The 2014 spring school in Madrid focused in particular, but not exclusively, on these problems of the multiple and changing hierarchies of languages, of ancient and contemporary practices and linguistic geographies, and on the place of Arabic, Persian, Urdu, Hausa etc, and also of European languages in the Muslim World.


Format

During the mornings session of Monday, Tuesday, and Thursday, two keynote speakers delivered lectures on the state of the art within the field of Islam and linguistics. On the following afternoon sessions (Monday, Tuesday and Thursday), workshops were organised in which PhD candidates and advanced MA students had the opportunity to give a presentation on how their current research is related to the theme of the Spring School. The workshops were led by a senior moderator. An excursion was also part of the programme.

 

Call for application

PhD candidates and advanced MA students active in the field of Islamic Studies are invited to apply for participation. If your application for participation has been successful, you will be granted the following:

-Participation in the complete programme, including one excursion
-An allowance of € 500 for your travel expenses and housing expenses. There is a limited number of rooms available in the Casa de Velázquez (price €70 per night). It is possible to share a room. Please inform us together with your application whether you would prefer this option.

To apply for participation, please send your application to Prof Dr L.P.H.M. Buskens (nisis@hum.leidenuniv.nl). Deadline for application: Tuesday 4 February 2014, 09.00 hrs (CET). Applications that reach us after that will not be taken into consideration.

This application should include the following:

- a motivation letter
- a CV
- a one-page description of your MA thesis or PhD project
- a reference letter of your MA thesis or PhD supervisor.
- an abstract of 300 words (max)
- a short biography of 50 words (max)

Please note the following:

1. NISIS junior members - except PhD candidates who are funded by NISIS - do NOT automatically qualify and do need to apply for participation.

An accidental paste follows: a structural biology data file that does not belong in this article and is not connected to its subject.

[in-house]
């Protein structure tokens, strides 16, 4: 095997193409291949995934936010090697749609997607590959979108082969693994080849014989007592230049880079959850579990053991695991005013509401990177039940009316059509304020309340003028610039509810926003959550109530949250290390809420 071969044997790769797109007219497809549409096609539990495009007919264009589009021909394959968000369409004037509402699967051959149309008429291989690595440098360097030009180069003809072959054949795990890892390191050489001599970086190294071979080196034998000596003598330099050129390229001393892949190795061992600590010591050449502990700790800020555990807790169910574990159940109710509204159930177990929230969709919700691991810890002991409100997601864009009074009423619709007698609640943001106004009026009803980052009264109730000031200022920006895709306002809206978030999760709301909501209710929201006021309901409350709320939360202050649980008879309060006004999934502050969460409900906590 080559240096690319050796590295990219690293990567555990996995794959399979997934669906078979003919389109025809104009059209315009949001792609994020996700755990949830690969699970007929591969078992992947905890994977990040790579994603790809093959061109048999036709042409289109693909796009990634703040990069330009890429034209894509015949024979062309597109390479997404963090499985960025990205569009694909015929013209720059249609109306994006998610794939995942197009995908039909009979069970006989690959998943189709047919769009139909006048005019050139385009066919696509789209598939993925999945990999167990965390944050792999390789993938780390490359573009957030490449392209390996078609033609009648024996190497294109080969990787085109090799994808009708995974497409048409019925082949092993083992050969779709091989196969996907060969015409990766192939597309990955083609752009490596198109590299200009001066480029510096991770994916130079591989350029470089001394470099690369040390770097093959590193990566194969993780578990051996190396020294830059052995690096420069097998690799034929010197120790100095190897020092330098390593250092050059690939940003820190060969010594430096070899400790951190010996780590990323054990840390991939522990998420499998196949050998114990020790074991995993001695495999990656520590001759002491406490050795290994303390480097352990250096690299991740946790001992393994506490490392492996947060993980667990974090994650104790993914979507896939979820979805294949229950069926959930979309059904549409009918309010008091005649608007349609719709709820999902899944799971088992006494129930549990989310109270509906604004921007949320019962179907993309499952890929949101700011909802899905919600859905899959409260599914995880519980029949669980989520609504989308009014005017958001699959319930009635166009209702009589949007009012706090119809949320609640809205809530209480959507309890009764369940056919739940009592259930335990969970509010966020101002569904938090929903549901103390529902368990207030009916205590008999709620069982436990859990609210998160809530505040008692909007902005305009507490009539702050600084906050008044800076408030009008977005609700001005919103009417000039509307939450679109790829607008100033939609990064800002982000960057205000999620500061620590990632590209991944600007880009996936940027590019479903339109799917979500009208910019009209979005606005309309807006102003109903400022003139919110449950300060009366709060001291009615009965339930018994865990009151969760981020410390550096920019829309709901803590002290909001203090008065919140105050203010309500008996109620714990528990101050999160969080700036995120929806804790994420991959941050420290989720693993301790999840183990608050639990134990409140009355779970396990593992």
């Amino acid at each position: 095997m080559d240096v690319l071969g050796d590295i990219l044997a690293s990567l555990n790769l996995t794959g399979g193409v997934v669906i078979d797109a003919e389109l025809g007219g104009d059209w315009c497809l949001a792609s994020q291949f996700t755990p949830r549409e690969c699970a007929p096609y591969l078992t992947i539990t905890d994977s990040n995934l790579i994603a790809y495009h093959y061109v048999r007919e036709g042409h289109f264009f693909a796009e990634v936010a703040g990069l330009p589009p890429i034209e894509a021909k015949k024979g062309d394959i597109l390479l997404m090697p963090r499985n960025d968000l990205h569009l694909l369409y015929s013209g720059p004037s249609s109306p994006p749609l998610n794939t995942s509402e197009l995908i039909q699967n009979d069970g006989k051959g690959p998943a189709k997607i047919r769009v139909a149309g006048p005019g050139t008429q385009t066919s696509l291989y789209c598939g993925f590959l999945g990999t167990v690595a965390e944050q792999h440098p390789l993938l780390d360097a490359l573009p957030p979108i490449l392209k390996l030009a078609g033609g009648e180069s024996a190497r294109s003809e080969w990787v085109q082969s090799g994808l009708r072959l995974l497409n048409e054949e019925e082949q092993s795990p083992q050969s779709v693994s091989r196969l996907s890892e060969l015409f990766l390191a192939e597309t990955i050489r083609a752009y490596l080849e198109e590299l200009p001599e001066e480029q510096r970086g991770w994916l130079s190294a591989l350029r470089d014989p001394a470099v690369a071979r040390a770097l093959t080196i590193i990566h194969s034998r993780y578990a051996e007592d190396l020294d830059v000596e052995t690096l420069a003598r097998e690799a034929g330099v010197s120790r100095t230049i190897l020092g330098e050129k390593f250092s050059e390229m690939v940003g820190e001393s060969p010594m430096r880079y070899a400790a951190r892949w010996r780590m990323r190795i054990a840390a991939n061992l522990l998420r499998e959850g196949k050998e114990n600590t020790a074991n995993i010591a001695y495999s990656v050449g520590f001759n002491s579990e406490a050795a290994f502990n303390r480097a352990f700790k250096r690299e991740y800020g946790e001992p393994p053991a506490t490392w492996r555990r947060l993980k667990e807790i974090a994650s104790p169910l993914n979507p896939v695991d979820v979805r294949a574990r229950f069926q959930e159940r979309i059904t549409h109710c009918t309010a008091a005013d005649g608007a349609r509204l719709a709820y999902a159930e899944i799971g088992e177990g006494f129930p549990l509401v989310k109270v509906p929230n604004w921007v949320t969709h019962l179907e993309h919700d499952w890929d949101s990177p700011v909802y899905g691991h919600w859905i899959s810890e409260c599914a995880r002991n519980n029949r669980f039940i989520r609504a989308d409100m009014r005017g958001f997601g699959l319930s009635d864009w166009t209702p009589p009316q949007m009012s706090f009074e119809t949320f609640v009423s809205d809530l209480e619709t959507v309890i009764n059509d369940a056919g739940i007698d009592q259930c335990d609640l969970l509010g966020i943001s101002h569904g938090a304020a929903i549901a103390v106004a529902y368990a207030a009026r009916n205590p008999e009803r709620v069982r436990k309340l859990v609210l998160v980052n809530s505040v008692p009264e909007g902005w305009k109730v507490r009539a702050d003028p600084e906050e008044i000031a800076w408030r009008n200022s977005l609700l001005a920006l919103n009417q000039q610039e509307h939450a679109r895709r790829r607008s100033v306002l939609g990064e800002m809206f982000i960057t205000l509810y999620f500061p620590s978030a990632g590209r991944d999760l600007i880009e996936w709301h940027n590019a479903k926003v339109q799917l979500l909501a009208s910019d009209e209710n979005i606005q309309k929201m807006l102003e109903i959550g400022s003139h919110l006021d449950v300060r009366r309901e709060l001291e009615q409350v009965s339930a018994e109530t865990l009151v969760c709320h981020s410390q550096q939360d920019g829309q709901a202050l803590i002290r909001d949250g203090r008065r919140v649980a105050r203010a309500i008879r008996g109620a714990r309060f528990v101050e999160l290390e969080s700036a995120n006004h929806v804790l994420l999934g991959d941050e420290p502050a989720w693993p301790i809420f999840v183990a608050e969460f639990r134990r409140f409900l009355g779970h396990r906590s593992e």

2. The number of people who will be admitted to the Madrid Spring School is limited!

3. Successful applicants have to arrange their visa (if applicable), flight to and from Madrid, and transport to and from Madrid themselves.

4. A reimbursement of € 500 for your travel expenses will take place after submitting original tickets and receipts to the NISIS office; preferably scanned by email.

Obtaining credits (4 EC)

The Madrid Spring School is part of the NISIS Training Programme. Please read more about course objectives and requirements in the course description of the Spring School 2014.

Participants (PhD candidates and research master students) who want to obtain credits for participation in the Spring School (4 EC) are required to:

- give a presentation (15 minutes) in one of the afternoon workshops;
- write a paper (2500-4000 words) in which you relate the theme of the Spring School to your own research.

*As a discussant during the Spring School, you are required to pose questions for discussion and to actively participate in and contribute to the discussion. NISIS aims at assigning the participants to the different (thematic/geographical) workshops in accordance with their respective field of study within Islamic Studies. Please note that it will not be possible to circulate abstracts of presentations in advance.

Location

Spring School venue: Casa de Velázquez in Madrid


Organisation

The organisation of the Madrid Spring School was a joint effort by:

- Netherlands Interuniversity School for Islamic Studies (NISIS)
- Institut d’études de l’Islam et des sociétés du monde musulman (IISMM, Paris)
- Institut de recherche pour le développement (IRD, Paris)
- Casa de Velázquez (Madrid)

Last Modified: 05-06-2014